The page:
In Europe, although volumes improved in our pole businesses, the markets remained challenging. Our industrial gratings and access systems in highway safety products businesses in the Asia-Pacific region further contributed to the improvement in segment results.

Significant investments in the mining industry in Australia are a strong driver of the industrial economy in the region. While we are not happy with the current level of profitability in this segment. We are encouraged by the improving performance and expect further improvements in the profitability of the Engineered Infrastructure Products Segment as the year progresses.

Our North American Coatings business benefitted from increased volume, good productivity and some what low input costs. International coatings revenues and earnings improved due to favorable comparisons in Australia. Last year the Australian coatings business was negatively impacted by severe weather during the first quarter. This segment continues to execute very well in an economy which is still very sluggish in many parts of the world. The performance of those businesses categorized in our other also improved compared over last year.

Our tubing business in the US had a record quarter and the grinding media business in Australia also showed good improvement.

Turning to all the financial measures, corporate expenses grew due to increased incentives and a $1.2 million stamp tax in Australia related to last year’s legal entity reorganization. The tax rate for the quarter increased from 33.9% to 35.3% due to a higher mix of US earnings.

Inventories increased compared to last year in line with the higher activity levels particularly in the irrigation and utility. Depreciation and amortization for the quarter was 17 million and capital expenditures were 21 million. At the current time we expect depreciation at about 70 million for the year and our capital spending plans have increased in part due to additional capacity needs for utility, therefore we now expect capital spending of around 100 million in 2012.

In summary, our businesses are performing well where the markets are strong our people are responding well, where we are facing more challenging market conditions we focus on the factors within our control. As we look towards the remainder of the year, we see continued strength in the utility market further improvement in the Engineered Infrastructure Segment and continued strong performance in our coatings business. As it relates to irrigation the drivers continues strong, but the current selling season in North America is coming to a close.

Over the summer months, we will get a better feel for the new selling season. We had a very strong first quarter as we predicted last time we talked and while we expect positive operating comparisons for the remainder of the year we do not expect to compare since for the last three quarters to be at the same magnitude as we saw in the first quarter. We currently expect full year earnings to exceed $8 per share. This concludes our prepared remarks and we will now take your questions.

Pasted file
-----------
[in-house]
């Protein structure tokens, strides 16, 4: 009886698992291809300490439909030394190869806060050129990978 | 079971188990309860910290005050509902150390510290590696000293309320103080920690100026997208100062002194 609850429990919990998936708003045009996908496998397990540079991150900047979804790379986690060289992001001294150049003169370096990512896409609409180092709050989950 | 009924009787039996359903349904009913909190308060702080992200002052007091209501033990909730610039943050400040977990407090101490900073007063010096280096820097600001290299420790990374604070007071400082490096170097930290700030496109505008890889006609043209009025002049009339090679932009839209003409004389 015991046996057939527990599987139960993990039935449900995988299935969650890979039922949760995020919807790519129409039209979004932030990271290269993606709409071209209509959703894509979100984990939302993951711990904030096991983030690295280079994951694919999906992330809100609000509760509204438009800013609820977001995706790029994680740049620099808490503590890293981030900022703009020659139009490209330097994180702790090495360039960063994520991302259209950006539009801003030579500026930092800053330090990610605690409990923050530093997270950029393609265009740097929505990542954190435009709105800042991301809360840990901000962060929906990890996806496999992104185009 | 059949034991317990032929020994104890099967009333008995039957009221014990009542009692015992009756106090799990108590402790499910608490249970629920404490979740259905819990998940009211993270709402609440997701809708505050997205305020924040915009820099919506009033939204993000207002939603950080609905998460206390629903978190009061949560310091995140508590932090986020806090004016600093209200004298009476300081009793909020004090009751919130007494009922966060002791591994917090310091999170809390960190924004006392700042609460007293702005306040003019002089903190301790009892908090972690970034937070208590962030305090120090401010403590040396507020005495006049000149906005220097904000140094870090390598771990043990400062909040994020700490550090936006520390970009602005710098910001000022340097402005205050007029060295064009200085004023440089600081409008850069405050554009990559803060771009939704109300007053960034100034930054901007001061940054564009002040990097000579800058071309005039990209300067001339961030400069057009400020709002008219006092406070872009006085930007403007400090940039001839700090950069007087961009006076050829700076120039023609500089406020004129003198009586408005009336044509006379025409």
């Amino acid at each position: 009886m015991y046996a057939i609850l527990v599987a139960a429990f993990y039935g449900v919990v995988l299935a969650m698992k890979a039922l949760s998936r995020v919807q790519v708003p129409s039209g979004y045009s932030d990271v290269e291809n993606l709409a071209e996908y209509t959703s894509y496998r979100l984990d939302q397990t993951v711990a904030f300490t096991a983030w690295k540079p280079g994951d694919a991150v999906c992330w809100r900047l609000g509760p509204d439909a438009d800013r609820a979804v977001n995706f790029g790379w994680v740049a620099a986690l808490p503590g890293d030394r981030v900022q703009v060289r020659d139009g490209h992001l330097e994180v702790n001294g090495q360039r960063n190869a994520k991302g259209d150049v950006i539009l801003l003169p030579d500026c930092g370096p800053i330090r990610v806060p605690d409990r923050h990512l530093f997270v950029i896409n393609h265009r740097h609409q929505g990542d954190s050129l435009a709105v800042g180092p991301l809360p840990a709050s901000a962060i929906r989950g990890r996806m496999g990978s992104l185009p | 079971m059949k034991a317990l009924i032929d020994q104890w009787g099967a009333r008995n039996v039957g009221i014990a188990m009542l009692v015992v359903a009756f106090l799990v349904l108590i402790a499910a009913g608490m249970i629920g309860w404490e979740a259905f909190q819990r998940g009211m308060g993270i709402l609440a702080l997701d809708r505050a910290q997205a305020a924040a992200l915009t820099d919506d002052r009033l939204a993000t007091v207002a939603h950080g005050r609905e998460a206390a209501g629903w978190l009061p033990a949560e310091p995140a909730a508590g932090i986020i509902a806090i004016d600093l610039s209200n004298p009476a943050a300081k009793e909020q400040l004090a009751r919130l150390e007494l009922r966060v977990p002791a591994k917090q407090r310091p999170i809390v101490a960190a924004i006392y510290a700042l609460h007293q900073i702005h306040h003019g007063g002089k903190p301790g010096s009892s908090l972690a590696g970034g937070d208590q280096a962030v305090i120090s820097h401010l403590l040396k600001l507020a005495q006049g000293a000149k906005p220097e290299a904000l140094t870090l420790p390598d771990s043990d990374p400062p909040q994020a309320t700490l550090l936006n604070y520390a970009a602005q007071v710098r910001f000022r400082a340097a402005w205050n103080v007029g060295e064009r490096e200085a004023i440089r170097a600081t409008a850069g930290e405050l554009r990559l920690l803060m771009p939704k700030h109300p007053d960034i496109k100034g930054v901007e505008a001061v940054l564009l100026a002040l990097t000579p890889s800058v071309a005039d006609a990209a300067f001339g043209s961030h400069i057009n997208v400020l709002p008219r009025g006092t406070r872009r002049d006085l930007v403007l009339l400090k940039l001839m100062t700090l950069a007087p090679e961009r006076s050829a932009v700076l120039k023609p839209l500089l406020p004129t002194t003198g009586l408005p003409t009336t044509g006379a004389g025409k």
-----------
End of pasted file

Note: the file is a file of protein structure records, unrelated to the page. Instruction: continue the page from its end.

Question-and-Answer Session

Operator

(Operator Instructions) The first question comes from the line of Julian Mitchell from Credit Suisse, your line is open.

John Schaffer - Credit Suisse

Good morning. I guess my first question is just it seems like the weather had a significant impact this year and will continue to have an impact on the business. How can we quantify the impact that the weather is having and think about it going forward for the remainder of the year?

Mogens Bay

Well, usually weather is only a potential negative in the first quarter in the heavy winter months and this year particularly in North America we had very favorable conditions. So, we were able to ship without interruptions. We didn’t have to close down plants because of blizzards, snow storms and we didn’t have the expense associated with cleaning them up. It is very difficult to quantify in this country how much that really added to the bottom line. I would guess that some shipments that normally would have been postponed into the second quarter because of weather delays did ship in the first quarter, but it is tough to say exactly how much and probably the same in the Irrigation business. We could get in the fields and install equipment that often is not the case.

John Schaffer - Credit Suisse

Great. And then just an unrelated followup. It seems like you are gaining really good volume outlook in the Utility business. Is pricing following or you seeing some weakness to a degree in pricing and expect that to improve or how do you see pricing playing out in the Utility business?

Mogens Bay